Dripping Springs Independent School District is caught up in a slew of problems, mostly of their own making, and local taxpayers are the ones paying for it.

The school district is facing a lawsuit — on top of a recent contentious election, recount, and looming financial crisis.

The controversy began earlier this year when the district announced a $132 million bond proposal, the most expensive in district history. The bond’s projects immediately sparked concern from residents, such as the $34 million to relocate and rebuild an elementary school that was already in “fine” condition according to the district. On top of that, the “fine” school building would then undergo a $4 million renovation into a new administration center, though the district would leave 42,000 square feet of the building unused.

Other projects included new stadium scoreboard infrastructure and millions in un-itemized athletic funds, $3 million to expand the bus barn, and roughly $10 million for a combination of athletic facilities and technology improvements. Several of these items were just given massive amounts of funding from a $92 million bond in 2014.

A coalition of residents spoke out against the proposal, alarmed at the already skyrocketing taxes and debt of the district. Their organization, Citizens for Excellent Education in Dripping Springs (CEEDS), called the bond “full of nonessential, excessive, and wasteful luxury expenditures.”

Even without the bond, the district is in a dangerous financial situation. They currently have more debt than 93 percent of school districts in the entire state, and if the new bond took effect, they’d be even higher on that list — a massive $76,000 of debt per student.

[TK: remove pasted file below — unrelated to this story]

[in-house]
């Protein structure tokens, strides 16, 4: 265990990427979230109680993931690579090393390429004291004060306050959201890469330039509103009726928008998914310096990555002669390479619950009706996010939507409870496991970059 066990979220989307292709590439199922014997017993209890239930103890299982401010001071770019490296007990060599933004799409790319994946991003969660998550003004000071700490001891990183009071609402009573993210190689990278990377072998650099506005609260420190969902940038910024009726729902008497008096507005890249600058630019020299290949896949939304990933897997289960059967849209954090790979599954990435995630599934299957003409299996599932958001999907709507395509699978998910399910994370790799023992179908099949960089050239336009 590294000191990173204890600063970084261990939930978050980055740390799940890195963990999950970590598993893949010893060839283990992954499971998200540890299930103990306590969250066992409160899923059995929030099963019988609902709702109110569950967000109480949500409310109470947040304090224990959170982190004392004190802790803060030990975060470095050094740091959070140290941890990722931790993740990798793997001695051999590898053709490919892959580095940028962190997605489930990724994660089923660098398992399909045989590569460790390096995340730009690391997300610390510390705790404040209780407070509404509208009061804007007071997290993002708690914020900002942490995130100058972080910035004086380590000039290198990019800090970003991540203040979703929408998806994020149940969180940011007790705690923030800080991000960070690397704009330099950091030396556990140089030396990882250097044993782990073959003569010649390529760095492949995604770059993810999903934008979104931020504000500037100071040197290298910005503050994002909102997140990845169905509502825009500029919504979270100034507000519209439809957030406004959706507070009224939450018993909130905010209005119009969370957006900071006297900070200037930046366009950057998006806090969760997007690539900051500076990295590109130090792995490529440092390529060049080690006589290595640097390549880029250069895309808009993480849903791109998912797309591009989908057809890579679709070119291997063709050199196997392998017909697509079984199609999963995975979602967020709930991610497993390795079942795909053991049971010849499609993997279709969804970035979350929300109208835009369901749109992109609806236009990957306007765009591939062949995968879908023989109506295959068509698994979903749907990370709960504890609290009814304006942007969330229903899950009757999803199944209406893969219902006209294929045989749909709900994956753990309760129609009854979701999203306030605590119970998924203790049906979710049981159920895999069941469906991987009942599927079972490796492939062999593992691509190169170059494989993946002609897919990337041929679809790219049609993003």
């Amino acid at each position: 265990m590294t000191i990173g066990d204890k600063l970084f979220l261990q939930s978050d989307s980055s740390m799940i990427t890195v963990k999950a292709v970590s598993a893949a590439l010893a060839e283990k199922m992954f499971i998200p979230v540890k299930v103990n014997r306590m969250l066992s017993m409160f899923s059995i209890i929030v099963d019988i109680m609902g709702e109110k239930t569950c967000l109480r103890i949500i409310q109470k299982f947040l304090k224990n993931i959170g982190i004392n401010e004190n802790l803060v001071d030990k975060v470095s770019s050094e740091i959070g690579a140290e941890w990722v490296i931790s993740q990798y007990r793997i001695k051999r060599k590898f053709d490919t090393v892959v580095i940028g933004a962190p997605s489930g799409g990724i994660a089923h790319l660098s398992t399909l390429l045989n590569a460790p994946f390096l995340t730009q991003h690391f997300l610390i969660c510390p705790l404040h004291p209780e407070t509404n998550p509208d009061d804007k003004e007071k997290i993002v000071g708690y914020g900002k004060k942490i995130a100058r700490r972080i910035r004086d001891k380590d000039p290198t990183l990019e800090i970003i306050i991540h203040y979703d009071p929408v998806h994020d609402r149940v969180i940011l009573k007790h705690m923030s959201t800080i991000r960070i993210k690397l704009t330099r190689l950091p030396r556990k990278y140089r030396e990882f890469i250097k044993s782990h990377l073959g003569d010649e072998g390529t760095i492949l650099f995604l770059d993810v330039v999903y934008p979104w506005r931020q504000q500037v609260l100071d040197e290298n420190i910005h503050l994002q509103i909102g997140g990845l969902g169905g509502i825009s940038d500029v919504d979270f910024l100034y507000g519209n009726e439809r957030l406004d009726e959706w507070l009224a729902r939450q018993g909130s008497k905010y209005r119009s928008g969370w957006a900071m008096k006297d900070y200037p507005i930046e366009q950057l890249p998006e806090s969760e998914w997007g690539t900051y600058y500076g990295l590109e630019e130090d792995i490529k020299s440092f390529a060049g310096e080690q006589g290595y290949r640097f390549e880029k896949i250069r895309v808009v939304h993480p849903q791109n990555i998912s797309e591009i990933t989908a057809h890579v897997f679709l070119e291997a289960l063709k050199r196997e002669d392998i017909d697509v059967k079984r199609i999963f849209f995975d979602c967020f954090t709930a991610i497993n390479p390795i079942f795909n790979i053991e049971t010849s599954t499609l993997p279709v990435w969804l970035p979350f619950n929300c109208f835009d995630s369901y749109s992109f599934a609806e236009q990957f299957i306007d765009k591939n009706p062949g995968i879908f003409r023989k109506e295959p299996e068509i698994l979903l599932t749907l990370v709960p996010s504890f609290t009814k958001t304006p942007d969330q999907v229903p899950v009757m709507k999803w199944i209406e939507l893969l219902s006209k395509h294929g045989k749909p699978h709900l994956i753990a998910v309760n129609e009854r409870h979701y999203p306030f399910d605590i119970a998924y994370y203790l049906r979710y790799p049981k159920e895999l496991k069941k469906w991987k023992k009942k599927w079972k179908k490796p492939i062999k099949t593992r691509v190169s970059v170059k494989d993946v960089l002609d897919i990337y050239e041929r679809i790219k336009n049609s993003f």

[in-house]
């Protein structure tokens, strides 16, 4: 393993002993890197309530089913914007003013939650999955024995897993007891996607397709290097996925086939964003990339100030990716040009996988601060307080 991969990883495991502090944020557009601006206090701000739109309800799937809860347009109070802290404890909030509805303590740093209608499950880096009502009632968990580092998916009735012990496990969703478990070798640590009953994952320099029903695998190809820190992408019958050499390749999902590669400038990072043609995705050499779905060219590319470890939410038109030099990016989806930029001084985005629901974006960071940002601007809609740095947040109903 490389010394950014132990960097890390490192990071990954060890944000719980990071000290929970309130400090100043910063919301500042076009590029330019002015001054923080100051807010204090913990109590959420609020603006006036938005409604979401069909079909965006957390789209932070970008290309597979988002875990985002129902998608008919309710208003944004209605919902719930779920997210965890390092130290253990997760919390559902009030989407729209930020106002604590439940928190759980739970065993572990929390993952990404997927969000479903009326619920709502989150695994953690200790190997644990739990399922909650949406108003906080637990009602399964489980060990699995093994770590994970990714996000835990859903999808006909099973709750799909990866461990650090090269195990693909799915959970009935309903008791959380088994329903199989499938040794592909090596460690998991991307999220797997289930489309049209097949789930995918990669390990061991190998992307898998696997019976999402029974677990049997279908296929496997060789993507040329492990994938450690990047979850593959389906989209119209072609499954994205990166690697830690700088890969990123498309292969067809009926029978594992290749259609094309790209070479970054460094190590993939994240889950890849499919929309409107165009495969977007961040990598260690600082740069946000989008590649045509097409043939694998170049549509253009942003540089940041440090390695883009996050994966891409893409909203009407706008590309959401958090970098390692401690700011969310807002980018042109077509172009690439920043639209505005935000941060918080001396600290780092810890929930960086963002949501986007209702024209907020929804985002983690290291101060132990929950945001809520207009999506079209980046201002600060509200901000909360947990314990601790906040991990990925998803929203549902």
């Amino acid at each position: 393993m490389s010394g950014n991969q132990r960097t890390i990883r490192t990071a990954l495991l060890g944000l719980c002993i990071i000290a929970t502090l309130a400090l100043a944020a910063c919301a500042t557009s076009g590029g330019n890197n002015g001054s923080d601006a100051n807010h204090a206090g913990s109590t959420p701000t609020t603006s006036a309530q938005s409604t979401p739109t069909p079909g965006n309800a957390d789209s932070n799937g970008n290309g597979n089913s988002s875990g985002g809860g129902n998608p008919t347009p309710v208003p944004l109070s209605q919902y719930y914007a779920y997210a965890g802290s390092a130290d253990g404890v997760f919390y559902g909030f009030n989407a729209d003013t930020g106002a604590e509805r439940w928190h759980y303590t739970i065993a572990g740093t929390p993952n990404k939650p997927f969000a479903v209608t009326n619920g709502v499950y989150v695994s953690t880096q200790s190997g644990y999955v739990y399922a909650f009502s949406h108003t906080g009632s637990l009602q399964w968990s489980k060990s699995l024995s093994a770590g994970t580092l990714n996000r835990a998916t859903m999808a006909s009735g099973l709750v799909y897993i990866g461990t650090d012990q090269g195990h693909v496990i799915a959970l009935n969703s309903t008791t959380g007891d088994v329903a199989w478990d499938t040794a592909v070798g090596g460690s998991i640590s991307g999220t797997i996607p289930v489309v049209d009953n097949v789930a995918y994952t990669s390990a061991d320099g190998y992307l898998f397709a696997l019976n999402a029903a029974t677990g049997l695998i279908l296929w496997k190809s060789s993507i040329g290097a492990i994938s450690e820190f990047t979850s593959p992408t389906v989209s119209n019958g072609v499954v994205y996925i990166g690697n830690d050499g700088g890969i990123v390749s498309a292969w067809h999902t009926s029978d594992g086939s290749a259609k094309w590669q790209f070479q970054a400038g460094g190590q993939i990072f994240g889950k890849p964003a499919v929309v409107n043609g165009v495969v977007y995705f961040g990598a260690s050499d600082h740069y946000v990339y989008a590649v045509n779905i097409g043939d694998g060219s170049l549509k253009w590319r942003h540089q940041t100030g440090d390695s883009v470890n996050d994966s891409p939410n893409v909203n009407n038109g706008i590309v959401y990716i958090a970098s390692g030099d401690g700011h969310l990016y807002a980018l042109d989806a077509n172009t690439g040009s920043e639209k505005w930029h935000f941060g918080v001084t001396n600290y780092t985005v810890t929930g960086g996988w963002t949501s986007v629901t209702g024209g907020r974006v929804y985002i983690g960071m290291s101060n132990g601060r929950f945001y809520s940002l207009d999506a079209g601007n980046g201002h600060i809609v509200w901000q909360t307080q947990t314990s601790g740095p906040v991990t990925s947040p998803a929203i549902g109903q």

That astronomical cost is paid for by the local residents, who already feel the increasingly heavy price: in just the past year, the average DSISD homeowner saw their school taxes soar by almost $500. The district has no plans to cut taxes, so the annual hike will only continue to increase.

Furthermore, instead of putting out the fires of colossal debt and rampant spending, the district actually wants to add more. According to DSISD Superintendent Dr. Bruce Gearing, the district will need another bond of roughly $400 million in just three years.

For now, the issue at hand is the $132 million bond. On May 5, the bond got residents’ approval by a slim 37 votes, but CEEDS petitioned for a recount because of misadministration in the election. Among several alleged violations, election records showed that dozens of qualified DSISD voters were assigned incorrect registration cards and could not participate in voting.

A recount was granted, and the bond still narrowly passed, yet CEEDS again observed numerous administrative errors that broke state election law.

The group has now filed a lawsuit against the school district, calling for a new and fair election.

“This election proves again that every vote matters,” said Jerad Najvar, the lawyer representing CEEDS. “Every qualified voter deserves the opportunity to cast a free and fair ballot, and every ballot cast in good order must be counted.”

While the lawsuit awaits decision in Hays County district court, taxpayers must hold the district accountable for the financial crisis they’re already facing. Otherwise, residents’ taxes and debt will continue to soar.

Jacob Asmussen

Jacob Asmussen is a Senior Journalist for Texas Scorecard. He attended the University of Mary Hardin-Baylor and in 2017 earned a double major in public relations and piano performance.